"When the sales business started about 30 years ago, it was very much about French companies dealing with French titles"
Industry Report: Distribution, Exhibition and Streaming
Sabine Chemaly • EVP of International Distribution, Newen Connect - TF1 Studio
We take a closer look at the market strategies carried out by the sales division of the French giant
We met up with Sabine Chemaly, EVP of International Distribution at Newen Connect - TF1 Studio. During the interview, the French exec disclosed how her work has changed over the last few years, how curation is key to gaining traction in worldwide markets and how her company’s editorial policy is evolving.
Cineuropa: Could you please talk through your editorial policy?
Sabine Chemaly: We belong to TF1, one of the largest, more mainstream media companies in Europe. Unsurprisingly, we have a lot of comedies among our picks, but we don’t get involved only in TF1 movies. We have a more diversified editorial policy than TF1, but it’s very much about very inspirational stories. We rarely go for dramas. There’s always something uplifting [in our titles]. We have roughly half of our line-up made of French-speaking movies, in addition to one or two English-speaking titles as well as non-national films from Italy and the rest of Europe every year. More recently, our company has been integrated into the Newen Group, which is fully owned by TF1. It’s primarily a production company but now distribution is also significantly expanding in all fields of the audiovisual work with Newen Connect. We represent the film-related side of things.
What about your staff?
We have different departments across distribution, but on the film side we are three country managers, plus myself. I like to call them ‘country managers’ as I don’t consider our job merely as sellers. We have a very specific approach when it comes to exposing our films to the market. We want to accompany them from our launch till the local distributors’ ones. Country managers are responsible of every aspect, including theatrical sales and releases. If they don’t find a distributor for all the rights, they’re responsible for seeking other options to make their film visible, including platforms or linear TV. This type of work gives them a 360 degree overview of the market.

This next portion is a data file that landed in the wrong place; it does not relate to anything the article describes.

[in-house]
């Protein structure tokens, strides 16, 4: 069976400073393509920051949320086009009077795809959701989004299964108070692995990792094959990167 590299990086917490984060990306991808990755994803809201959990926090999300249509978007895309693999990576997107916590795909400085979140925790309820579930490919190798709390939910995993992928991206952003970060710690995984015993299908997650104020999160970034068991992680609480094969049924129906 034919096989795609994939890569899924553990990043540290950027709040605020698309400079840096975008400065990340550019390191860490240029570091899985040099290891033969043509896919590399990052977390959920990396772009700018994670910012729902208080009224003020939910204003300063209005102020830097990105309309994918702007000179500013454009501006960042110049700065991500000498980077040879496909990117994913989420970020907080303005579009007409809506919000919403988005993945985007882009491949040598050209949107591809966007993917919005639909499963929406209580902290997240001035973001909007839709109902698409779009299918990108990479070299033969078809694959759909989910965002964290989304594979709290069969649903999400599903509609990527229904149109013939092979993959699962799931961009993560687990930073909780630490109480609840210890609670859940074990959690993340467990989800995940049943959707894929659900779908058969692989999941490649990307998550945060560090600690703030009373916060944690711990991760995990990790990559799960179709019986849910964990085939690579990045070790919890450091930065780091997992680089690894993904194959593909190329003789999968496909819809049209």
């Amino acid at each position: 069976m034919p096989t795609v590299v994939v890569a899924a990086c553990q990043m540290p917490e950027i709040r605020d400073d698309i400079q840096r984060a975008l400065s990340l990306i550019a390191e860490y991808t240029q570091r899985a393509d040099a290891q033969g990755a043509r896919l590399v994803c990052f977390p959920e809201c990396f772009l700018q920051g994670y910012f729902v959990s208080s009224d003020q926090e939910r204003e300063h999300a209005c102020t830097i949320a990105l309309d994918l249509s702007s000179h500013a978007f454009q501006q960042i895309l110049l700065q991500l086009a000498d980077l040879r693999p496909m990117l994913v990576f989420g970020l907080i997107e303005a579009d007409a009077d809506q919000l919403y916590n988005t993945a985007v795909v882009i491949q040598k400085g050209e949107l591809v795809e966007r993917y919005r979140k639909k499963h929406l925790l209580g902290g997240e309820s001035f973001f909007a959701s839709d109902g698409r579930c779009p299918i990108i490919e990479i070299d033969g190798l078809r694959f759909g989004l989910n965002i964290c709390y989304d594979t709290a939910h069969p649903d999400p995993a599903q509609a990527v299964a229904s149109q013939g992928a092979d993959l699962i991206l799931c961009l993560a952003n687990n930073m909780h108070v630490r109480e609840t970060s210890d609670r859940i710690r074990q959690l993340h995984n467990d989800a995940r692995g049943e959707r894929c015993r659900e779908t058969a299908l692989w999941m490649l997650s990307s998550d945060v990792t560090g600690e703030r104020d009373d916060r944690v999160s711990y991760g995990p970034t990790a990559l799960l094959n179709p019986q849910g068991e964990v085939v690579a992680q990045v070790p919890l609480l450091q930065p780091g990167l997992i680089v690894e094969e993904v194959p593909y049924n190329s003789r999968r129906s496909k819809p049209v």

What about the size of your catalogue?
We run a catalogue of about 800 titles, with the oldest ones dating back to the early 1930s.
How many titles do you handle per year?
We handle about 10-15 new titles each year, and 8-10 are new ones.
Do you invest in films from the production stage, or help to fund films?
Absolutely. This is part of our business model. We get involved as early as possible at the script stage, sometimes even at the development stage.
How often does that happen?
I’d say in 90% of cases. It’s very rare for us to pick up completed titles, I don’t even recall the last time we did.
How has your work changed over the years?
I’d like to point out that sales agents are the cornerstone of film circulation. When it comes to the international market, we’re the first evaluating whether a film has the potential to travel. Interestingly enough, you’ll notice that almost all of the sales agents – including us – represent non-national films. Our scope expanded. When the sales business started about 30 years ago, it was very much about French companies dealing with French titles, the Italians doing the same, and so on. If you look at our line-ups, we’ve films from all over the world, especially in Europe. Therefore, curation becomes very important. If you take France, we produce 250-300 films every year, but not even half of them can really travel. So the role of sales agents is really essential. Then you have local distributors who take care of the next stage of curation and decide what’s good for their market. It’s also interesting to see how certain types of movies travel very easily in certain regions of the world and not in others. In a world where you have so much choice, it’s crucial to invest in curation. […] Since the start of the pandemic, we're contributing even more to the financing of films because our distributors have also changed their DNA. Many of them are doing production, and aren’t pure players in the distribution business. So we’re now really good advisors for producers to find co-producers in Europe or outside of Europe and help them deciding where to eventually shoot and find partners. That’s something we weren’t doing as widely as nowadays. This is happening as the theatrical market is becoming more challenging and, sometimes, distributors-turned-producers are more interested in producing a remake of the film you’re pitching rather than buying it as a finished product.
The Perfect Strangers [+see also:
film profile] syndrome… [Paolo Genovese’s 2016 feature was remade over 20 times]
Exactly, and the same happened with Untouchable [+see also:
film profile]. It’s what happens with TV formats. If something works locally, you feel that you’re reducing your risks by just 'adapting' it to your country. This is particularly true for high-concept comedies. […] When a work is director-driven, though, remakes are not really relevant.
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